In my reading on past education philosophy, I have repeatedly encountered the phrase “furniture of the mind.”
Perhaps the first instance of it is found in one of the most famous educational documents in history—“The Yale Report of 1828”—where the faculty of Yale College (now University) said the following:
“The two great points to be gained in intellectual culture, are the discipline and the furniture of the mind; expanding its powers, and storing it with knowledge.”
As the Yale Report points out, students’ minds need to be “disciplined.” They need to learn how to read maturely, write clearly, listen attentively, thoroughly investigate a topic, construct an argument, and identify logical fallacies. If you feel compelled to use the modern buzz term for it, students should be taught to “think critically.”
But as with any sophisticated room, you need not only proper dimensions, well-constructed walls, and a smart paint color; you also need “furniture.”
As you can probably surmise from the Report’s quote, the phrase “furniture of the mind” refers to the content of education—the knowledge with which it is filled. It includes the facts, books, and ideas that a society deems important to preserving its intellectual culture and way of life.
Unfortunately, America’s education system today is focused almost exclusively on the discipline of the mind (and plenty will even argue with that) while neglecting its furniture. It fixates on the construction of the room while ignoring the need to fill it.
Professor Patrick Deneen of the University of Notre Dame—considered one of the top universities in the country—testified to this in a piece he wrote in February for Minding the Campus:
“But ask them some basic questions about the civilization they will be inheriting, and be prepared for averted eyes and somewhat panicked looks. Who fought in the Peloponnesian War? Who taught Plato, and whom did Plato teach? How did Socrates die? Raise your hand if you have read both the Iliad and the Odyssey. The Canterbury Tales? Paradise Lost? The Inferno?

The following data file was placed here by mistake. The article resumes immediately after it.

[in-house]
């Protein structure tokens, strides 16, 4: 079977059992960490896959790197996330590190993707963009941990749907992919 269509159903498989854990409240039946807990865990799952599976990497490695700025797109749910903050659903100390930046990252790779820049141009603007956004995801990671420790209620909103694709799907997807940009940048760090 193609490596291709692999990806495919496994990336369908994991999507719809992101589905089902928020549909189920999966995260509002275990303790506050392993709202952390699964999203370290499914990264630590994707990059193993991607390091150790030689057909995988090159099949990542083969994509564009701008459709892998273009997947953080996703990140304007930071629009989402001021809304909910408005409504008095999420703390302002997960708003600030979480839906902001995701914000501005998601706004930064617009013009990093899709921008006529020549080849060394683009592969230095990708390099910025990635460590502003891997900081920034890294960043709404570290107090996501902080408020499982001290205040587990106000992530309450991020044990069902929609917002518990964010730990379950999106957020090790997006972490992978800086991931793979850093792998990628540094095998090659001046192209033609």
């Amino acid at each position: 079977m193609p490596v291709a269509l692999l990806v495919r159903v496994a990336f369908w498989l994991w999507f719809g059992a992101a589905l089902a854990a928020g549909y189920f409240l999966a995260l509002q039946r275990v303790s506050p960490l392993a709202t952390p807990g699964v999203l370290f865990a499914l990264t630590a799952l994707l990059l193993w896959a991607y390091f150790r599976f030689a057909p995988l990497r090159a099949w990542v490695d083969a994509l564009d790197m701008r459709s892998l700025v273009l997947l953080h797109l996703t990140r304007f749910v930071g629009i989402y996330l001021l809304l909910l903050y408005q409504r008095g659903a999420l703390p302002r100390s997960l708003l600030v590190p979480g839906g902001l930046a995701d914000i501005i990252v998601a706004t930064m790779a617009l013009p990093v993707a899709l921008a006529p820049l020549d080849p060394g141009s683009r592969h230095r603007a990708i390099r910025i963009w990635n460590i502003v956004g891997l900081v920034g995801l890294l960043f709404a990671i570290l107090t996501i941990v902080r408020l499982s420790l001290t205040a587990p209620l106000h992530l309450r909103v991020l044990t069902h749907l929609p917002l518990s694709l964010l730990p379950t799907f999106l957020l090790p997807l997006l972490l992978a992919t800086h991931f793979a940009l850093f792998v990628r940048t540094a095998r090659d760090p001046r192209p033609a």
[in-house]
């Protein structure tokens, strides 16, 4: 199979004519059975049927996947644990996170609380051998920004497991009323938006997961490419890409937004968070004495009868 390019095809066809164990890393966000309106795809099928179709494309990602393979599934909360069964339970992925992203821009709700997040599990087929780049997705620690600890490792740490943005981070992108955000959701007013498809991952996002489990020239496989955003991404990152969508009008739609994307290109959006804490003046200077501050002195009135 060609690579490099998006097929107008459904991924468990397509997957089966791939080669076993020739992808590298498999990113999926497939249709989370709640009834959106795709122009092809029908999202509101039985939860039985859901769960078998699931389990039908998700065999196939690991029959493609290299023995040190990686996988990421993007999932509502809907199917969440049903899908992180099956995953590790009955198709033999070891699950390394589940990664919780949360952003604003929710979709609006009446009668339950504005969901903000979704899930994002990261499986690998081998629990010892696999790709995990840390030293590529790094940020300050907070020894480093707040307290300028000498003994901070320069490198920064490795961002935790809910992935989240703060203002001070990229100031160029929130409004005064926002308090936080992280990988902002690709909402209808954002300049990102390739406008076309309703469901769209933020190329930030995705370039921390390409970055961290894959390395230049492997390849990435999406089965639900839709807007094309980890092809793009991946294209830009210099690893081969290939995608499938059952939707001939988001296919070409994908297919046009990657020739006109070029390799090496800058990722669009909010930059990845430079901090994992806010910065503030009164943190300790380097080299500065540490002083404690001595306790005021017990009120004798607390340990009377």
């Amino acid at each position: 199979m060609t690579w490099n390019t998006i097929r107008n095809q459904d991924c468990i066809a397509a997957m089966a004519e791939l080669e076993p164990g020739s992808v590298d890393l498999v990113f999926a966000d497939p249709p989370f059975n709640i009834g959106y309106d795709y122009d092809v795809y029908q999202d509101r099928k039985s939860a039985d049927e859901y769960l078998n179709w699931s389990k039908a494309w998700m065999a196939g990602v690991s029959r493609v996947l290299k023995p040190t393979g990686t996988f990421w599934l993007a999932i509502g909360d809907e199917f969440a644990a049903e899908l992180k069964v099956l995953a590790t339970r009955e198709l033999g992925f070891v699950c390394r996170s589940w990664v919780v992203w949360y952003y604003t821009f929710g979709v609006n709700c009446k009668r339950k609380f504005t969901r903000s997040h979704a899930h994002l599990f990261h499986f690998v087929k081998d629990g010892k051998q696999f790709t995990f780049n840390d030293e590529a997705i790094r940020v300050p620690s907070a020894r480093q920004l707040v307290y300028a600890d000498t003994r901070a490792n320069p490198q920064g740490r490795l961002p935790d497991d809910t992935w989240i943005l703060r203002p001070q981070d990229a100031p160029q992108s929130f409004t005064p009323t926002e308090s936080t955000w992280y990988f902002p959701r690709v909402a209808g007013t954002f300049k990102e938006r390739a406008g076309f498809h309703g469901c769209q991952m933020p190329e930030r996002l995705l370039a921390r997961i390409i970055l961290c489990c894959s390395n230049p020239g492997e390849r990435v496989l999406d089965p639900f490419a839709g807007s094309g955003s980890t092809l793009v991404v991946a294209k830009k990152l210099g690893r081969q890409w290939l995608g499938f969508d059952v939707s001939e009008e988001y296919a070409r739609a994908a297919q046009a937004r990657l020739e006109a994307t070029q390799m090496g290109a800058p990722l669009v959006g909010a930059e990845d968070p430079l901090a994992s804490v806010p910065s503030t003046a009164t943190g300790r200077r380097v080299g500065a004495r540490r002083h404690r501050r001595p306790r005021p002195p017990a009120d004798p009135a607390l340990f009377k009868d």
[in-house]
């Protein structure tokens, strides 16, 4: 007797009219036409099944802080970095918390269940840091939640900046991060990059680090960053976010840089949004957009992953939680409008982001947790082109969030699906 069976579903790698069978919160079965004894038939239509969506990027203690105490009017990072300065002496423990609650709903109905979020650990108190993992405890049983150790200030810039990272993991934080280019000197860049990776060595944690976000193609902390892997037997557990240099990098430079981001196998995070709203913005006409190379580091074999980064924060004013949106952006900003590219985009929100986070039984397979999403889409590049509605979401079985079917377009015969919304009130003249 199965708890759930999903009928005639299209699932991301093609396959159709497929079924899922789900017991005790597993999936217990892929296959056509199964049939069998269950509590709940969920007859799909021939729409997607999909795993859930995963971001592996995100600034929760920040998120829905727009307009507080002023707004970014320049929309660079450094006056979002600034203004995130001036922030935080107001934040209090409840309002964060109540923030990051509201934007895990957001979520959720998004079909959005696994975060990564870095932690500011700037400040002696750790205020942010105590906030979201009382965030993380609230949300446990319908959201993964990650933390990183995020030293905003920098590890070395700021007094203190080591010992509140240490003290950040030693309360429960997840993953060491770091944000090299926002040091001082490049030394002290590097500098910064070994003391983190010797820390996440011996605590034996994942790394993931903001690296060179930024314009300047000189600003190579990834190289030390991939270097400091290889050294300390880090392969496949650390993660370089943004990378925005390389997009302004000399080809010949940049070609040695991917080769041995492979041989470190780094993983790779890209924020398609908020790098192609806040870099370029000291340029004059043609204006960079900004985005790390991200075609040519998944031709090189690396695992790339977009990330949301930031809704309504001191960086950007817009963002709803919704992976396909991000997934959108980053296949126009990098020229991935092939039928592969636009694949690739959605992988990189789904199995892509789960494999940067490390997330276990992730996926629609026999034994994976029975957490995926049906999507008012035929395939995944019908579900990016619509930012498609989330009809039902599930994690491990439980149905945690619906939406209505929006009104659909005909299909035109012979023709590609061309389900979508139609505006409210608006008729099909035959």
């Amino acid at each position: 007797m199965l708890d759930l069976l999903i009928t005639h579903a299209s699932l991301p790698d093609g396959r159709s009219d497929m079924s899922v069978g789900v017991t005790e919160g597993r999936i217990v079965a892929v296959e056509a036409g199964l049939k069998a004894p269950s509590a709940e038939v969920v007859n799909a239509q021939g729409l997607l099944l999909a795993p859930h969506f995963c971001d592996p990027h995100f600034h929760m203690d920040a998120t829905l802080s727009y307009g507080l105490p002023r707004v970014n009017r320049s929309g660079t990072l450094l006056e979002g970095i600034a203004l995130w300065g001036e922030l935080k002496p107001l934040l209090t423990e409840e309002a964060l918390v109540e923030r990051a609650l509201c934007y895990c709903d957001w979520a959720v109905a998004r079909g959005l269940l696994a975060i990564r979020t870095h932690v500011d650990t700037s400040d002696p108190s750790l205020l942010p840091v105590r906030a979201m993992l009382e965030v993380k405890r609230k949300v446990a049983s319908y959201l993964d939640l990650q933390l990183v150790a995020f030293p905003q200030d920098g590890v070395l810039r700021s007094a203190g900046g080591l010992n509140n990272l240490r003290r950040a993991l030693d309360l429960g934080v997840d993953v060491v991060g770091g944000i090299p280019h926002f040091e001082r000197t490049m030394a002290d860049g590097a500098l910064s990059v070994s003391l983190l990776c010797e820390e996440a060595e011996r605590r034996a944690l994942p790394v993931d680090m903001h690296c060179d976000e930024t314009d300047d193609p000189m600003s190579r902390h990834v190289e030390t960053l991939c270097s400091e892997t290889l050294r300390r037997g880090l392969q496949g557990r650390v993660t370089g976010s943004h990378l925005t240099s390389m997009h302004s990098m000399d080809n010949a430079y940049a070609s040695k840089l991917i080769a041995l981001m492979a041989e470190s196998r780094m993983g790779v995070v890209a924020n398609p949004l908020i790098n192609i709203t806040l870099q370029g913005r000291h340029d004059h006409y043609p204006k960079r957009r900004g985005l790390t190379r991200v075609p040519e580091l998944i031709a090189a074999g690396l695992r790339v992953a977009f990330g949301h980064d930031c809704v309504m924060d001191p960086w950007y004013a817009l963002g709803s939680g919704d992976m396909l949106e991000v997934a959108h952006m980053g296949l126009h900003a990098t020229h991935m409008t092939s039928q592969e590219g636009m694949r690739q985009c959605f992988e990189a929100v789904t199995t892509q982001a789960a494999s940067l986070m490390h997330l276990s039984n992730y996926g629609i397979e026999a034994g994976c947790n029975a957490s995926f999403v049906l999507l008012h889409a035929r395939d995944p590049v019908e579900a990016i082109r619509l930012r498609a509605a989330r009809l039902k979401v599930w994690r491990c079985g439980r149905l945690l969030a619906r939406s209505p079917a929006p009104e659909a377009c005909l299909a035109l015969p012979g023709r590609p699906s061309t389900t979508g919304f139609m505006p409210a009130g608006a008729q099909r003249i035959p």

Who was Saul of Tarsus? What were the 95 theses, who wrote them, and what was their effect? Why does the Magna Carta matter? How and where did Thomas Becket die? Who was Guy Fawkes, and why is there a day named after him? What did Lincoln say in his Second Inaugural? His first Inaugural? How about his third Inaugural? What are the Federalist Papers?
It is not their ‘fault’ for pervasive ignorance of western and American history, civilization, politics, art and literature. They have learned exactly what we have asked of them – to be like mayflies, alive by happenstance in a fleeting present.”
In The Abolition of Man, C.S. Lewis famously derided today’s schools for producing “Men without Chests”—students lacking the virtue and “generous emotion” that marked the great persons of the past. Deneen warns us that schools today are producing “Minds without Furniture”—students who may be considered “smart” but are devoid of any substantial, shared knowledge about the great works on which their civilization and culture was built.
Moreover, I fear that without such a shared knowledge you end up not only with “Minds without Furniture,” but a “People without Unity”… a “Nation without Identity.”
I think we’re long overdue for a national conversation (vs. a forced implementation) about what should constitute the furniture (vs. only the “standards”) of American students’ minds—what books they should read, what facts they should know, what ideas they should be able to define and explain by the time they leave school.
The problem is, after so many years of lacking a common furniture of the mind, I worry that the intellectual ground on which to have that conversation no longer exists.